Thanks to a highly questionable technicality in MLB’s drug testing program, Ryan Braun is free to play ball. He is not, however, free of skepticism, disdain, and ridicule. Suffice it to say, the reigning NL MVP will toil the rest of his career with a big fat (*) next to his name.
Braun may have been exonerated of the charges brought against him, but he hardly proved his innocence. Outside of diehard Brewers fans, who may have learned a few pointers in the fine art of rooting-in-denial from the legion of Giants fans who worshiped at the altar of Sir Barry Bonds, nobody is buying Braun’s side of the story. He got lucky, thanks in part to the early closing hours of a FedEx Kinkos store in Milwaukee.
So where does the Brewers’ talented* outfielder go from here? He doesn’t quite fall neatly into the various categories of baseball’s drug cheats — admitted or suspected or rumored. He’s in a class by himself. Failed a drug test ( by a longshot) but avoided suspension due to a highly dubious and questionable procedural error. He proclaims his innocence but has no rational explanation for the mother lode of testosterone found in his system. But the system is what it is — at least until MLB mitigates the risk of such technicalities gumming things up — and Braun gets to play on without loss of service.
So let’s say he plays at the same high level he has during his first five years in the majors. Maybe he wins another MVP or two, slugs another 400 homers, wins a World Series, drives in 1500 runs, posts a .300 career average. And never fails another drug test. Hall of Fame material? Well, depends how you judge him — and he will be judged.
Firstly, everything Braun’s done to date is basically tainted — unless you believe he’s clean, which few Hall of Fame voters will. So you have to press restart and expect that he delivers at least a decades worth of PED-free greatness. But even then, do you disqualify him because of his alleged misdeeds, barring him from the Hall for a perceived lack of integrity? Yes, would be my guess. Just look at the growing list of players , even those who never failed a drug test (that we know of) who seem unlikely to enter the Hall. Braun’s reputation may be tarnished beyond repair, in the eyes of everyone but the sycophants who buy his jersey and sleep with his rookie card under their pillows.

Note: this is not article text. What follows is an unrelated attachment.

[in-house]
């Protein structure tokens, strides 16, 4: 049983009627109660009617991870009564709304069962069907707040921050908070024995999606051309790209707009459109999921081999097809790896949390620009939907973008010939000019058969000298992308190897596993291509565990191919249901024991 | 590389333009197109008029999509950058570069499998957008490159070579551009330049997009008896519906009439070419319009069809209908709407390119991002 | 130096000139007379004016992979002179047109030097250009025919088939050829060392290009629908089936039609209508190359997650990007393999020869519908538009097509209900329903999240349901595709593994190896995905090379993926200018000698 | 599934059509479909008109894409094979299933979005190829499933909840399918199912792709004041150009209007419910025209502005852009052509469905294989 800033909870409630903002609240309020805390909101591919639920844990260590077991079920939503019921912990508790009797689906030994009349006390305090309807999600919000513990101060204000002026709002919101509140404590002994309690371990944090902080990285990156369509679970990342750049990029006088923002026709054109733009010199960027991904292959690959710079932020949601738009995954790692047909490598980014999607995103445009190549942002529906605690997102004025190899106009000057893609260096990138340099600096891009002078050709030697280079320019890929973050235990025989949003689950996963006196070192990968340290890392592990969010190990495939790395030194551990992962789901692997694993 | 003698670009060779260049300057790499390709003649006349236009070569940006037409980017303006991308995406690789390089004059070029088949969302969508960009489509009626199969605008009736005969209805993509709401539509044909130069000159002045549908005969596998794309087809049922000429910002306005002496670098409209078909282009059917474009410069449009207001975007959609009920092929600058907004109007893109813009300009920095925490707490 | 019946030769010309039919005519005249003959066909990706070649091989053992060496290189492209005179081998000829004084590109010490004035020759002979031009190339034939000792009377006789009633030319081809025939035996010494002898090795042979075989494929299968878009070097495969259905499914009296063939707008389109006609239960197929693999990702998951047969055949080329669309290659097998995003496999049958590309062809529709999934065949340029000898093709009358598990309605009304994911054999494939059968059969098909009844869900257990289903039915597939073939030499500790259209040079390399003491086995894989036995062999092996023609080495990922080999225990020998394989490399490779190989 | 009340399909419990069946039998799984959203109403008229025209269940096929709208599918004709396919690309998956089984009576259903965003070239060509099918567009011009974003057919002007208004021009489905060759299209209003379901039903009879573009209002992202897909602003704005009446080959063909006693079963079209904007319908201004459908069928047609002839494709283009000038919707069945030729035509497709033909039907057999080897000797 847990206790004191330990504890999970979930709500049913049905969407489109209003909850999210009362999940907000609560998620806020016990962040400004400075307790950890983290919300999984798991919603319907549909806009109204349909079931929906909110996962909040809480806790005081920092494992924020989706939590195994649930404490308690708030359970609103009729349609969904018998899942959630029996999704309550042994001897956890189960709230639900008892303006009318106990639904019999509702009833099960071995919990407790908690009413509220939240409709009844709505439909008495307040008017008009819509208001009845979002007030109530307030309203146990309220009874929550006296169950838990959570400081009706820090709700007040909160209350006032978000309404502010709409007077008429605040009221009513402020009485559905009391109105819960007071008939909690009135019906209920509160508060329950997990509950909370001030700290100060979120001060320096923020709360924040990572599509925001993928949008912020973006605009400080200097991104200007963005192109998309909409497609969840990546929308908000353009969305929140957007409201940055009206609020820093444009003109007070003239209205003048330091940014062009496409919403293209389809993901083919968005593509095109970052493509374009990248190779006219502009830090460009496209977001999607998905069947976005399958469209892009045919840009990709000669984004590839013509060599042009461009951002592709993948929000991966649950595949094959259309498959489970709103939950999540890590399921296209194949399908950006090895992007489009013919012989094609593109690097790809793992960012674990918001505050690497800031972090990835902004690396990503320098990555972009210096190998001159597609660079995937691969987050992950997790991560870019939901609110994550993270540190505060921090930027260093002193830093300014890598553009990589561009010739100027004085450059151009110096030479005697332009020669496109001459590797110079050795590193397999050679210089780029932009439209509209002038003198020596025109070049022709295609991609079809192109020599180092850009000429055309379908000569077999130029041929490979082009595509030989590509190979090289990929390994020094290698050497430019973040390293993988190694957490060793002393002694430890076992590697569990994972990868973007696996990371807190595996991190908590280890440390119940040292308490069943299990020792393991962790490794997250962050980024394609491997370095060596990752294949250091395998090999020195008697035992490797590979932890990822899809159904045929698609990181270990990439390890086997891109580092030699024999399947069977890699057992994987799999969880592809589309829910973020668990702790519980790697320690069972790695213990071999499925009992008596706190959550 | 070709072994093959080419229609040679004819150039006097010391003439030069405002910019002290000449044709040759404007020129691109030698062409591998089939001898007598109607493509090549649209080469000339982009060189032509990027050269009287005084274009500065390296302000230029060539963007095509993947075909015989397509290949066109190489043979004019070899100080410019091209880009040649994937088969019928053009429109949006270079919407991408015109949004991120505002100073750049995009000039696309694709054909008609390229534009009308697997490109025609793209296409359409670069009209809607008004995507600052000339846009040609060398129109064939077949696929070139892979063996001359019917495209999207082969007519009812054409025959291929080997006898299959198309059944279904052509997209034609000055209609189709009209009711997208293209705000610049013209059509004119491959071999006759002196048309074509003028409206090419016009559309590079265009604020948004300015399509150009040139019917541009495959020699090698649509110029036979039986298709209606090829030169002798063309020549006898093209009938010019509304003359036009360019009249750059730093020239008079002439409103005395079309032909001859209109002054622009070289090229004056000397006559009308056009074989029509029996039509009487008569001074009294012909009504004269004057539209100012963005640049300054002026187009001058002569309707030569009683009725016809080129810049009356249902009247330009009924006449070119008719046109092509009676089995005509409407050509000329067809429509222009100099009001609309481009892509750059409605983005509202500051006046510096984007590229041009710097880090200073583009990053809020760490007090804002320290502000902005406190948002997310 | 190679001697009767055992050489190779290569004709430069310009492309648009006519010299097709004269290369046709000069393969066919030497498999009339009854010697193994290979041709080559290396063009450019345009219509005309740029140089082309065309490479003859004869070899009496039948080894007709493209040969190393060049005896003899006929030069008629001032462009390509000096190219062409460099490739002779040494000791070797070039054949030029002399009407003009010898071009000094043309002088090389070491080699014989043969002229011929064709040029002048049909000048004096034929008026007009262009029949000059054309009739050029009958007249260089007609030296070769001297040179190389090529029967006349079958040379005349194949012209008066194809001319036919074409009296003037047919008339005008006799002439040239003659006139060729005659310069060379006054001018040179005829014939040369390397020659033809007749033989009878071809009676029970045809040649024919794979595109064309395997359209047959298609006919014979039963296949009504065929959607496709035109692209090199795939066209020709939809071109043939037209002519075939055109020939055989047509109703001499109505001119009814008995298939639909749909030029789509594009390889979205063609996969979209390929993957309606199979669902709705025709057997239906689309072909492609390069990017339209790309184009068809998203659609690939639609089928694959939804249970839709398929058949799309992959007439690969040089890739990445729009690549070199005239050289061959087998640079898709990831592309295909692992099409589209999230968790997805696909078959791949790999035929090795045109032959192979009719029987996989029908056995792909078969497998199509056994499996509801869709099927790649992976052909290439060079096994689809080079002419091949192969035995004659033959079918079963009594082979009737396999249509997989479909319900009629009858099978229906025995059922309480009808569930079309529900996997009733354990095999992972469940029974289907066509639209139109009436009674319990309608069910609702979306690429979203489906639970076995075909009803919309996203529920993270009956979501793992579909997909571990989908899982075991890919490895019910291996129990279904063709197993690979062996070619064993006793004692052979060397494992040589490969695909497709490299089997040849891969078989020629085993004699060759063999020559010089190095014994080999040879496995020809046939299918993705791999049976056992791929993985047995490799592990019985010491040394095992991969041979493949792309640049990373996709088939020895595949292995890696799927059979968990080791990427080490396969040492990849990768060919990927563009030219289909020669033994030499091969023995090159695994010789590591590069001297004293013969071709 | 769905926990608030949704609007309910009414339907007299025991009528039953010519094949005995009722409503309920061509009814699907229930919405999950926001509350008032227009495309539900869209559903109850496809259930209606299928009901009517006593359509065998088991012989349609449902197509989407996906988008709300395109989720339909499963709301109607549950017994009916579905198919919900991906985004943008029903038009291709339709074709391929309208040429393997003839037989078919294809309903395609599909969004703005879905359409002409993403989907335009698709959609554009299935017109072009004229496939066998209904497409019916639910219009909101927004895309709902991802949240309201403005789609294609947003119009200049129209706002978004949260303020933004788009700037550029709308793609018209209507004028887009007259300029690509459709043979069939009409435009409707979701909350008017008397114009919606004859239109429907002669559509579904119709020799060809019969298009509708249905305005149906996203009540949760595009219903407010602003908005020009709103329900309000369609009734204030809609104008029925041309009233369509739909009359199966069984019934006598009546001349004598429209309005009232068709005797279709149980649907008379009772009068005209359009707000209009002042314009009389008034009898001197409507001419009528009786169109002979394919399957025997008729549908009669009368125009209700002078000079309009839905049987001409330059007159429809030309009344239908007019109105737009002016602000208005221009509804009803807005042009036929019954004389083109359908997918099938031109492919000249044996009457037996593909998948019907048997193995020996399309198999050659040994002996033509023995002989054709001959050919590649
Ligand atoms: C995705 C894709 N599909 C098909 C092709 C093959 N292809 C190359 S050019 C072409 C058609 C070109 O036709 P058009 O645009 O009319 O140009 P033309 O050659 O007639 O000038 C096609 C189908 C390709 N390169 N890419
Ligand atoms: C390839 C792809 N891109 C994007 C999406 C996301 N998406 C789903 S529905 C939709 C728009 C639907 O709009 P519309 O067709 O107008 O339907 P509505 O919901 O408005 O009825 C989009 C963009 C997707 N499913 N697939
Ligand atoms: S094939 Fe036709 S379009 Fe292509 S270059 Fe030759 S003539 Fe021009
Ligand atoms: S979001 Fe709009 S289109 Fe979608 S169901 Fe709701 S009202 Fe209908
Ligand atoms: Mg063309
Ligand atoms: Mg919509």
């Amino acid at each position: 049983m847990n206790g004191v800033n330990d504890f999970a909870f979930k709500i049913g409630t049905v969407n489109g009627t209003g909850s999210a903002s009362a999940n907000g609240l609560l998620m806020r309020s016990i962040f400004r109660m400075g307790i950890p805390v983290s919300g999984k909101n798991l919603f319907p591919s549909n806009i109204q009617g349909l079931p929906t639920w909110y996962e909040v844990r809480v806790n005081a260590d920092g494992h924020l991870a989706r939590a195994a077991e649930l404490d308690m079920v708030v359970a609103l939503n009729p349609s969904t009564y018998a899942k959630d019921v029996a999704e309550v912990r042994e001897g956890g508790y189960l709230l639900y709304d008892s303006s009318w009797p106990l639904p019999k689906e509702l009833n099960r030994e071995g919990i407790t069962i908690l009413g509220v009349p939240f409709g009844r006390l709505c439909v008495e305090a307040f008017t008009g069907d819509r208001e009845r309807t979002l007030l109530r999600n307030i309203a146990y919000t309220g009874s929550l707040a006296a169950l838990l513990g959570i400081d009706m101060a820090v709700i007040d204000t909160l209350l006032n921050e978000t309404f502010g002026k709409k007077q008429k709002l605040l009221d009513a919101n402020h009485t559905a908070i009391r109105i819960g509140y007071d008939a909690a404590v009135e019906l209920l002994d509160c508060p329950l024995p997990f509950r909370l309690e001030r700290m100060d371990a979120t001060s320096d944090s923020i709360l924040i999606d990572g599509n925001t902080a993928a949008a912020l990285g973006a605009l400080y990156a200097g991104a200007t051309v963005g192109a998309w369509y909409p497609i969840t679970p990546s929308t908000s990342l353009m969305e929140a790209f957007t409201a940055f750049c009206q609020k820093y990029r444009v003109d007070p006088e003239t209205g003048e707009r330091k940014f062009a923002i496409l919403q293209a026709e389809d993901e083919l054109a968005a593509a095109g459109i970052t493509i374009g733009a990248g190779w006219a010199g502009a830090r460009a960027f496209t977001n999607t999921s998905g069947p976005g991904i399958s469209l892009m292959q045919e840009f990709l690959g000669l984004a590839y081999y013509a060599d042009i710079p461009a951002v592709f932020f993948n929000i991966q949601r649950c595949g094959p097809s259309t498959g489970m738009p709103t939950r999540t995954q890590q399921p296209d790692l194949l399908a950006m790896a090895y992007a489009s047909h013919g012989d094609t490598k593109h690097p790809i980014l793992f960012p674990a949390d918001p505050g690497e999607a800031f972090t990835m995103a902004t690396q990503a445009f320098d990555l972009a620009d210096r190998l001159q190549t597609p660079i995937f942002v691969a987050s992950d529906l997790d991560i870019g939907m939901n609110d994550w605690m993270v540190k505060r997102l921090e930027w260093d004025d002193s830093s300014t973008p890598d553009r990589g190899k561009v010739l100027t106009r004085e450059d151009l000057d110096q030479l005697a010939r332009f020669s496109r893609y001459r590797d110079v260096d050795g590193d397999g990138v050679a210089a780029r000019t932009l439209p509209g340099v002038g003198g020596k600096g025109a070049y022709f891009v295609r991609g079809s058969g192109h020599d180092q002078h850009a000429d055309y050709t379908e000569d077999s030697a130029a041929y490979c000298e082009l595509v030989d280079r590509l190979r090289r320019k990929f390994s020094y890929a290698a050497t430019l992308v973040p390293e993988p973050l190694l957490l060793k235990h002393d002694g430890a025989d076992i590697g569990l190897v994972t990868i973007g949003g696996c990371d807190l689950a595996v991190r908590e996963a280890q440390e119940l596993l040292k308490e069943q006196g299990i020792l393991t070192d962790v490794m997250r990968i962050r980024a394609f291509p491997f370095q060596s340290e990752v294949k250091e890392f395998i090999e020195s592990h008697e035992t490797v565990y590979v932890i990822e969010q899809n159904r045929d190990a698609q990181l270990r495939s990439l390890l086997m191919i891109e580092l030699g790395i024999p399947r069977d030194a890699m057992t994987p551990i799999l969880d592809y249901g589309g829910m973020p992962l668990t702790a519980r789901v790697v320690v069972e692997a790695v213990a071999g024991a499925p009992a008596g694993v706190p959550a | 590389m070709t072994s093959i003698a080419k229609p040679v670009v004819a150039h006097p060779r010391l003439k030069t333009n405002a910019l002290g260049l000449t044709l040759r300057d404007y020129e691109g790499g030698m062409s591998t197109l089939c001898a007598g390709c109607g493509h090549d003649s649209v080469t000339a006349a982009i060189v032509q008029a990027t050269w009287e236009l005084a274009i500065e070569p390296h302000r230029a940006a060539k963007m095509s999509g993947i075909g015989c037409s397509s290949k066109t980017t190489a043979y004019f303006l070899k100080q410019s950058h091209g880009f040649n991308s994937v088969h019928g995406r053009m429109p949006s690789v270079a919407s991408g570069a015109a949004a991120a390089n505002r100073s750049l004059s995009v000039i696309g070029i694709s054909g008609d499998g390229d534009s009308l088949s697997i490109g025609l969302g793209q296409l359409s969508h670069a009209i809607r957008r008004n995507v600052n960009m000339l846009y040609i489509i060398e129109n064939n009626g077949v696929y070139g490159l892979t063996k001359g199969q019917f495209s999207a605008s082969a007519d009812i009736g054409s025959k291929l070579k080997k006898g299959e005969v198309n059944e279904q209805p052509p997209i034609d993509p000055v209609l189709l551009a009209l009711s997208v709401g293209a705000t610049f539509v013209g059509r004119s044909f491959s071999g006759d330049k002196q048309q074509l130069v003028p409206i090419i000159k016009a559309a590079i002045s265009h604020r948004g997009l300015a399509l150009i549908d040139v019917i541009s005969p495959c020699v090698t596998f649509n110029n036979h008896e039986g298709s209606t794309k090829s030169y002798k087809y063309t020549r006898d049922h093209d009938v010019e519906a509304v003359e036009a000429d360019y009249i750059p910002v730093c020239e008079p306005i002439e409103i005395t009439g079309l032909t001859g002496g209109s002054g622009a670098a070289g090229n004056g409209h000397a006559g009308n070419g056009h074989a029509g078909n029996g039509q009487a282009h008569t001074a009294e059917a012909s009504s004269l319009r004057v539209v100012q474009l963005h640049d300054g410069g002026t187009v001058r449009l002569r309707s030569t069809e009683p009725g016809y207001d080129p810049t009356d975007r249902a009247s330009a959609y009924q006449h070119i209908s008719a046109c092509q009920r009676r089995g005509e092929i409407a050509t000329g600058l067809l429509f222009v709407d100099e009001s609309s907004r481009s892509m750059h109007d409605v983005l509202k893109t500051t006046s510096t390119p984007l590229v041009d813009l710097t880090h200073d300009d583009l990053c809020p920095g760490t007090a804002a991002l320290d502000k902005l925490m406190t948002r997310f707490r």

If he is ever to arrive in the good graces of the media who may determine his entry into the Hall, and thereby his legacy, he must do three things:
1) Hit lots of homers, win at least one World Series, and play with the same passion and fury has since entering the major leagues.
2) Stop proclaiming his innocence and how the testing system was flawed. The sketics out there — and they are many — will call you a fraud every time your lips move. Just be thankful you escaped with your career intact and move on. The less said the better.
3) Be overly kind and courteous to every member of the media. Like Eddie Haskel, but more sincere. Ask them how their kids and grandkids are doing and send them Holiday cards each year. They take respect and courtesy very seriously. One reason Bonds will never enter the Hall.
Maybe it’s just too premature or irrelevant to engage in a discussion about Braun’s Hall of Fame creds. But I still believe he’s a special talent who plays the game at decibel higher than most — juiced up or not. He’s seems like a genuinely good person who likely made some very bad decisions that will haunt him for the rest of his days.
If only he had more brains than Braun.